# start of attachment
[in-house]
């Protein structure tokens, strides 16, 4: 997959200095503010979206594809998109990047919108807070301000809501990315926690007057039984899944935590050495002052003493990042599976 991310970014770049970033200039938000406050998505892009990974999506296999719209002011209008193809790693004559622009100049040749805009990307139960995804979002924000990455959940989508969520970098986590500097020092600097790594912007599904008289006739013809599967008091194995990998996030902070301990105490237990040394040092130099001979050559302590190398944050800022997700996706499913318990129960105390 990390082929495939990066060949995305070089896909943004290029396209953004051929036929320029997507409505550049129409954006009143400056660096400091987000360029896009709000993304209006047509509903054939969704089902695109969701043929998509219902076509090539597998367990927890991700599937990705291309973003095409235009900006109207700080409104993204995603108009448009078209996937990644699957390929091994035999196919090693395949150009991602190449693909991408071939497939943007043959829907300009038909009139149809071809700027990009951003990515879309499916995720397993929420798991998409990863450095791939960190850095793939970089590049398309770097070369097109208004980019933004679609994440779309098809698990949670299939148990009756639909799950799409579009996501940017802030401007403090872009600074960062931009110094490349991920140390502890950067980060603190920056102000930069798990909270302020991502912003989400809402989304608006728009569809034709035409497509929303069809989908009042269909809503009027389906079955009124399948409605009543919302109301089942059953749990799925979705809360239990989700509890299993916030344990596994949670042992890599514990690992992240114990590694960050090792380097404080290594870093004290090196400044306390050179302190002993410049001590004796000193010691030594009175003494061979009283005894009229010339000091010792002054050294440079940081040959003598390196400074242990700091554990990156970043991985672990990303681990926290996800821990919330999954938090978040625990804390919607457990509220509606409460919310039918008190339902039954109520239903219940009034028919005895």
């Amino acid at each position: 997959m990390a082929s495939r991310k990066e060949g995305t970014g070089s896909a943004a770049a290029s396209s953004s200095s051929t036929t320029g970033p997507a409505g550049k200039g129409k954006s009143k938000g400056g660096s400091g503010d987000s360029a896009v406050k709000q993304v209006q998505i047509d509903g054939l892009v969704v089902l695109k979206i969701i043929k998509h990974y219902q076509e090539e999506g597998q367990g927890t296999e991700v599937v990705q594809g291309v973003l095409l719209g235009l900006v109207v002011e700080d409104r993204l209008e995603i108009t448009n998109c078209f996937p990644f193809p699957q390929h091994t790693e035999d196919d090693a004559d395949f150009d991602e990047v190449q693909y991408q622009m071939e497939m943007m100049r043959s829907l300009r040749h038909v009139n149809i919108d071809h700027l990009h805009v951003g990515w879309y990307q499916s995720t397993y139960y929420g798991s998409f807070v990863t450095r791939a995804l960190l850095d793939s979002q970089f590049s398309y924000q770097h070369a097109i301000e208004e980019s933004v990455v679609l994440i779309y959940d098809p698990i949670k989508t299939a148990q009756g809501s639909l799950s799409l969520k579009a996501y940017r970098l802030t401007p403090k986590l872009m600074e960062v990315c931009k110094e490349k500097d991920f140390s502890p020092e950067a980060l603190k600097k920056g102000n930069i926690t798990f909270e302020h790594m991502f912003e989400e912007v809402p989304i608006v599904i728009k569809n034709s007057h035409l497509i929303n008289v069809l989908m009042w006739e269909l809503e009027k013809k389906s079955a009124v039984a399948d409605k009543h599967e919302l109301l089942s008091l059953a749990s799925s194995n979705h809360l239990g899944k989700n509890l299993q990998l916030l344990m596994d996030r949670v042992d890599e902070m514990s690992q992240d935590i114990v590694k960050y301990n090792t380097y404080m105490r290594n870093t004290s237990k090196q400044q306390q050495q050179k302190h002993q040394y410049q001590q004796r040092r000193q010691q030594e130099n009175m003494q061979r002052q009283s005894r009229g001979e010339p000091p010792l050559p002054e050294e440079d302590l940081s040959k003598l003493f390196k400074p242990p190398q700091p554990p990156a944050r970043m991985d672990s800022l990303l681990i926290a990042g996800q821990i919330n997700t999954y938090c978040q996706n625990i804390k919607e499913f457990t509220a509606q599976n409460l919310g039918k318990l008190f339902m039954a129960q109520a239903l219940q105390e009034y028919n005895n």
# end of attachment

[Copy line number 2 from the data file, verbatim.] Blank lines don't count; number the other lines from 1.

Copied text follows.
């Protein structure tokens, strides 16, 4: 997959200095503010979206594809998109990047919108807070301000809501990315926690007057039984899944935590050495002052003493990042599976 991310970014770049970033200039938000406050998505892009990974999506296999719209002011209008193809790693004559622009100049040749805009990307139960995804979002924000990455959940989508969520970098986590500097020092600097790594912007599904008289006739013809599967008091194995990998996030902070301990105490237990040394040092130099001979050559302590190398944050800022997700996706499913318990129960105390 990390082929495939990066060949995305070089896909943004290029396209953004051929036929320029997507409505550049129409954006009143400056660096400091987000360029896009709000993304209006047509509903054939969704089902695109969701043929998509219902076509090539597998367990927890991700599937990705291309973003095409235009900006109207700080409104993204995603108009448009078209996937990644699957390929091994035999196919090693395949150009991602190449693909991408071939497939943007043959829907300009038909009139149809071809700027990009951003990515879309499916995720397993929420798991998409990863450095791939960190850095793939970089590049398309770097070369097109208004980019933004679609994440779309098809698990949670299939148990009756639909799950799409579009996501940017802030401007403090872009600074960062931009110094490349991920140390502890950067980060603190920056102000930069798990909270302020991502912003989400809402989304608006728009569809034709035409497509929303069809989908009042269909809503009027389906079955009124399948409605009543919302109301089942059953749990799925979705809360239990989700509890299993916030344990596994949670042992890599514990690992992240114990590694960050090792380097404080290594870093004290090196400044306390050179302190002993410049001590004796000193010691030594009175003494061979009283005894009229010339000091010792002054050294440079940081040959003598390196400074242990700091554990990156970043991985672990990303681990926290996800821990919330999954938090978040625990804390919607457990509220509606409460919310039918008190339902039954109520239903219940009034028919005895």